What is a bone scan?

A bone scan is used to look at the physiology of the bones. It is a very sensitive imaging modality that can identify areas of inflammation or injuries to bones and joints, bone diseases, infections and skeletal lesions.

How is the test done and how long does it take?

There are three parts to a bone scan:

Part 1 - For this part of the test a small injection of a bone tracer is injected into your vein, and images may be taken of your affected body part. This takes approximately 10mins.

Part 2 - The bone tracer takes between 2-4 hrs to completely go to your bones, therefore part 2 involves waiting. You are able to leave the department but must return back at the time the technologist has given you.

Part 3 - Involves the scanning of your bones which takes approximately 20-45mins.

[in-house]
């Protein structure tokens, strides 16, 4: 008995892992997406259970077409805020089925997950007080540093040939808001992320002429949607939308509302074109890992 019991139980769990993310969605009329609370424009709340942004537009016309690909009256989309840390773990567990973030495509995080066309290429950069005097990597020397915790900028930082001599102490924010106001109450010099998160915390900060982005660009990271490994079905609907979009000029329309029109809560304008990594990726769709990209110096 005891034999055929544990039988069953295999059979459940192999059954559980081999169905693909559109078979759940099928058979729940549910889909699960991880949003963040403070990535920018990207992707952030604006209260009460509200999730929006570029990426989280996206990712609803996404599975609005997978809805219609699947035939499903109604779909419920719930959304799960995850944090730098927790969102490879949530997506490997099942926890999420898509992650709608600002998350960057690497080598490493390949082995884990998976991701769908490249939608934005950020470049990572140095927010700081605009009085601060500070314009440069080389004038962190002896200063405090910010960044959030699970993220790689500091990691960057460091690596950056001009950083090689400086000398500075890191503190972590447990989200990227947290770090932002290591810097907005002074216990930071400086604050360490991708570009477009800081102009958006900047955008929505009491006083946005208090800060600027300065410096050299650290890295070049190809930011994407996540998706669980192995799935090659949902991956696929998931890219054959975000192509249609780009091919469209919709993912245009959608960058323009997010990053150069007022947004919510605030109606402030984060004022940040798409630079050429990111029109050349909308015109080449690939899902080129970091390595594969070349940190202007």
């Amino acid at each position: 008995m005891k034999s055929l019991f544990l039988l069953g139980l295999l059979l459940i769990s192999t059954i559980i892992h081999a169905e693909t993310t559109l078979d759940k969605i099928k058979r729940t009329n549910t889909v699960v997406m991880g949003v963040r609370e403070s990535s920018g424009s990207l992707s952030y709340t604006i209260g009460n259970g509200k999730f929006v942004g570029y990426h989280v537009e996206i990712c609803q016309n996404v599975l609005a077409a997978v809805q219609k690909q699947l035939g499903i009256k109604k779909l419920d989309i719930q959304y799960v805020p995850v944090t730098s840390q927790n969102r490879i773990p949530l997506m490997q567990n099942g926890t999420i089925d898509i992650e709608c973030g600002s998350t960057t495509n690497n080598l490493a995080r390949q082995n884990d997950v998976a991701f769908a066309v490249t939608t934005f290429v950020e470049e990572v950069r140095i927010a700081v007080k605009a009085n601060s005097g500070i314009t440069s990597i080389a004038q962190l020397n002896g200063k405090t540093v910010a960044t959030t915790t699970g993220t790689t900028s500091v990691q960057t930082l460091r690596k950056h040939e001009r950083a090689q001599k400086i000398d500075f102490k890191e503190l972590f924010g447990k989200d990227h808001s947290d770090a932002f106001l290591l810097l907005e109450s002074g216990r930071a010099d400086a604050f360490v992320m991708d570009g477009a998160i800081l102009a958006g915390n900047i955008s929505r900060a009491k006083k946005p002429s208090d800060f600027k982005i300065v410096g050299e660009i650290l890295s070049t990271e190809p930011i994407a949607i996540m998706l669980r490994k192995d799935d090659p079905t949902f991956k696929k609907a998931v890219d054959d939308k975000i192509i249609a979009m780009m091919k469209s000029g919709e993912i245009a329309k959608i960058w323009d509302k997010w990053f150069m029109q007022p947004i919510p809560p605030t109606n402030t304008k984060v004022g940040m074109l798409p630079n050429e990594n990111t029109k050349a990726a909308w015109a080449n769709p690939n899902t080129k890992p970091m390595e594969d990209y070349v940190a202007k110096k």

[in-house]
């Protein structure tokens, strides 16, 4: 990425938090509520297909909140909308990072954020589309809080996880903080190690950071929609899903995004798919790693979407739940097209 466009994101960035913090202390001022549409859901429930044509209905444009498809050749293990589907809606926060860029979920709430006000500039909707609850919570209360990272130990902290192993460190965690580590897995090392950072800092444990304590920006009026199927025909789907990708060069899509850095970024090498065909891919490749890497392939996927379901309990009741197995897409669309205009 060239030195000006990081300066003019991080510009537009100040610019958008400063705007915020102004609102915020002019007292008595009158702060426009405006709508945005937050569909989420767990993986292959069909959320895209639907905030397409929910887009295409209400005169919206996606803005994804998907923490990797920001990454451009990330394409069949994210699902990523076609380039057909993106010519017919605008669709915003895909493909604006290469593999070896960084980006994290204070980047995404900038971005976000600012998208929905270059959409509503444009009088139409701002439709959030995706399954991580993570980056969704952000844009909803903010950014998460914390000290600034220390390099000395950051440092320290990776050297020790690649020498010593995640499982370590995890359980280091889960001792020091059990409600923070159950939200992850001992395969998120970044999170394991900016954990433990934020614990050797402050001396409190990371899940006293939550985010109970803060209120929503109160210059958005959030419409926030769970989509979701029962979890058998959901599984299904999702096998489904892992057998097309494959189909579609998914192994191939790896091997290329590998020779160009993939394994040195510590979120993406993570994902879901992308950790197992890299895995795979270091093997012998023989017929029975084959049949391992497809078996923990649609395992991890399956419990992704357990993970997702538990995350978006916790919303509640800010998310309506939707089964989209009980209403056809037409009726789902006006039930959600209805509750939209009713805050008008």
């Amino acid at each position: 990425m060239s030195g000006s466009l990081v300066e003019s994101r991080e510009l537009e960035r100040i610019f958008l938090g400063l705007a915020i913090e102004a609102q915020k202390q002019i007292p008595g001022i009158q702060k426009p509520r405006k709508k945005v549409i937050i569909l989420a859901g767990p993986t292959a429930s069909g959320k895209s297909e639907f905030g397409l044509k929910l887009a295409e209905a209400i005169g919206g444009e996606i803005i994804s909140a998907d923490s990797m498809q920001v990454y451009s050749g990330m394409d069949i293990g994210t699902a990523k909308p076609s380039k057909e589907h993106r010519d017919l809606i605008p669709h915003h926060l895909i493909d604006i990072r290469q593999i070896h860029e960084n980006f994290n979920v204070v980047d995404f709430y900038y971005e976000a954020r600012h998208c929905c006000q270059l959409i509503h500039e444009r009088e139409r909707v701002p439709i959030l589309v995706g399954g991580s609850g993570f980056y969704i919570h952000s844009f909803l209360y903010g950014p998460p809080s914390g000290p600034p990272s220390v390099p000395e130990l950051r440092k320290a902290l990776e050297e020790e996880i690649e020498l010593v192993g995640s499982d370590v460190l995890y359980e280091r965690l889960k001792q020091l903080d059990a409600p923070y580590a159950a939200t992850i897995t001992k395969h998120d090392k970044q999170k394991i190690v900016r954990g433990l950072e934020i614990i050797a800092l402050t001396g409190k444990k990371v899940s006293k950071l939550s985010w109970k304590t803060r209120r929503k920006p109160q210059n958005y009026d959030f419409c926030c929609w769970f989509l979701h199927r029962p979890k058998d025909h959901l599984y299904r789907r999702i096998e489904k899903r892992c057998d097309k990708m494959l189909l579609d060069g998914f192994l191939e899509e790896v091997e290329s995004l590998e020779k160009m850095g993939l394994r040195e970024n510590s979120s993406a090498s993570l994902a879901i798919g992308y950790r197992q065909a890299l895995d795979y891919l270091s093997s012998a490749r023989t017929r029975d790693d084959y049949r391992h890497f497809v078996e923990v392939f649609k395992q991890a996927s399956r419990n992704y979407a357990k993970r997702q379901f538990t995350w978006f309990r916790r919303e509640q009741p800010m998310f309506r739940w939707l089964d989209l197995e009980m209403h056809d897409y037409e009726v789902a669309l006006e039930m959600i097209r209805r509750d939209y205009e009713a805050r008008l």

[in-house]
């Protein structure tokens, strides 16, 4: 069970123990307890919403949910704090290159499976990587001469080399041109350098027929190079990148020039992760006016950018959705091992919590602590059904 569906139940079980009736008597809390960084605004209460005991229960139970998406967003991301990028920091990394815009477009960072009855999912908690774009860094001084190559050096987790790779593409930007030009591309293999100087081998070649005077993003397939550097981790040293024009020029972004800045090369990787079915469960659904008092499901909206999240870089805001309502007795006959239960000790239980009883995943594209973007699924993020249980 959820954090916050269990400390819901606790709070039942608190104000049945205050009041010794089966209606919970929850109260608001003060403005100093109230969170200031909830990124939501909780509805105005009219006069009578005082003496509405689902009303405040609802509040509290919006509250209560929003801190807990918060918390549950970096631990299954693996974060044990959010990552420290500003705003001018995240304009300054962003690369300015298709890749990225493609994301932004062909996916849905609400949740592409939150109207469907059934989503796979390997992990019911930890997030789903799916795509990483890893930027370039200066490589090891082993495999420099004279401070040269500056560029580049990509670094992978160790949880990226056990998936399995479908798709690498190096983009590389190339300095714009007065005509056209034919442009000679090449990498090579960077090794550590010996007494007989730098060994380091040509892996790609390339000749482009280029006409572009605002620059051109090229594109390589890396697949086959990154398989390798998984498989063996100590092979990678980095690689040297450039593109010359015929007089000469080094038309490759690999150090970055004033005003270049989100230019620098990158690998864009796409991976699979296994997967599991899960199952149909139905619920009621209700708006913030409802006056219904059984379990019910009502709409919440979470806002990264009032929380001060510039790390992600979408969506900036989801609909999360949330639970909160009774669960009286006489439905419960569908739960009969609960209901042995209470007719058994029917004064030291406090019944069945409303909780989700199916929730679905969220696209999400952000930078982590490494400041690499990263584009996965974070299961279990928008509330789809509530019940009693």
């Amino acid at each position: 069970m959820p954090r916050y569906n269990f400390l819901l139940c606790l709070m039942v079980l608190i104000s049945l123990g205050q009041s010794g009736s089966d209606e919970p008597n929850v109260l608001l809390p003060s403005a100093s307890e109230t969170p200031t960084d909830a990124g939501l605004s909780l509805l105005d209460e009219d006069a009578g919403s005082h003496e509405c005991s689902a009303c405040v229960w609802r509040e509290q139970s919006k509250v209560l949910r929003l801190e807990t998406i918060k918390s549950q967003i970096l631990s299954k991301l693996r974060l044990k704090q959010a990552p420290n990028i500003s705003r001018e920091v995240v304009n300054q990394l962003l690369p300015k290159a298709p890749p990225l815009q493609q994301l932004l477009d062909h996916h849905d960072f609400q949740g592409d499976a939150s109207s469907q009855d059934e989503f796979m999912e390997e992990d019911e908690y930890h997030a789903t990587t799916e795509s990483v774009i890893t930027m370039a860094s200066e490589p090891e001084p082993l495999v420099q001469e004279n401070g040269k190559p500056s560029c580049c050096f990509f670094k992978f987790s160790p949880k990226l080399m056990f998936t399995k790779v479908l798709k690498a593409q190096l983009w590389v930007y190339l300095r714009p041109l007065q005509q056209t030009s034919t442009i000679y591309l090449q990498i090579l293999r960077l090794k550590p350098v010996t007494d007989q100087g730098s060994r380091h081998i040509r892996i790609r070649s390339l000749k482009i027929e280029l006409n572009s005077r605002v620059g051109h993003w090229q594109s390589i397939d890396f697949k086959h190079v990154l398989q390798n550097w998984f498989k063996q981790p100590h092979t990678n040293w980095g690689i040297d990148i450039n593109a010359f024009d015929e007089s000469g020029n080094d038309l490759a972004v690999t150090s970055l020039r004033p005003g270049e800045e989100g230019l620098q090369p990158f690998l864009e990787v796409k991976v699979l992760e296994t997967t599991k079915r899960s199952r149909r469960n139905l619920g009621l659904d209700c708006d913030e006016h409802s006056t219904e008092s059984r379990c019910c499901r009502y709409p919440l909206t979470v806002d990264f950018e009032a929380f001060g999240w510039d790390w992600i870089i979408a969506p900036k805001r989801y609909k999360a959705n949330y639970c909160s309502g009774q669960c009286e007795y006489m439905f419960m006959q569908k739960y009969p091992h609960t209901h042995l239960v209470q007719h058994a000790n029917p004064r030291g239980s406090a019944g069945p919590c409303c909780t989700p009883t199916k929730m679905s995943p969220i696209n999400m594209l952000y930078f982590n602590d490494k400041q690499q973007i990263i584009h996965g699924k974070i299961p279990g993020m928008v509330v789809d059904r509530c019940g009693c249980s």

Is it painful and are there any side effects?

No. There are no side effects or reaction from the injection. The injection does NOT contain iodine and is therefore safe in people who are allergic to radiological contrast injections. Although you will be required to keep still during the scan, the procedure itself is completely painless.

Can I take my normal medication?

Yes. Take all of your normal medications.

Can I eat and drink on the day of my test?

Yes. There is no need to fast prior to this test. However, drinking plenty of fluid will help the bone tracer clear from your system quicker.

What if I am pregnant?

Please inform the Doctor or the Technologist if there is a chance you are pregnant or are breastfeeding.

When do I get the results? 

The Nuclear Medicine Physician will convey urgent results to your referring Doctor, otherwise your result will be available the following day between 2:00pm to 5:00 pm.

Can I drive home after the scan?


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This is one of the Cameras used for the scan.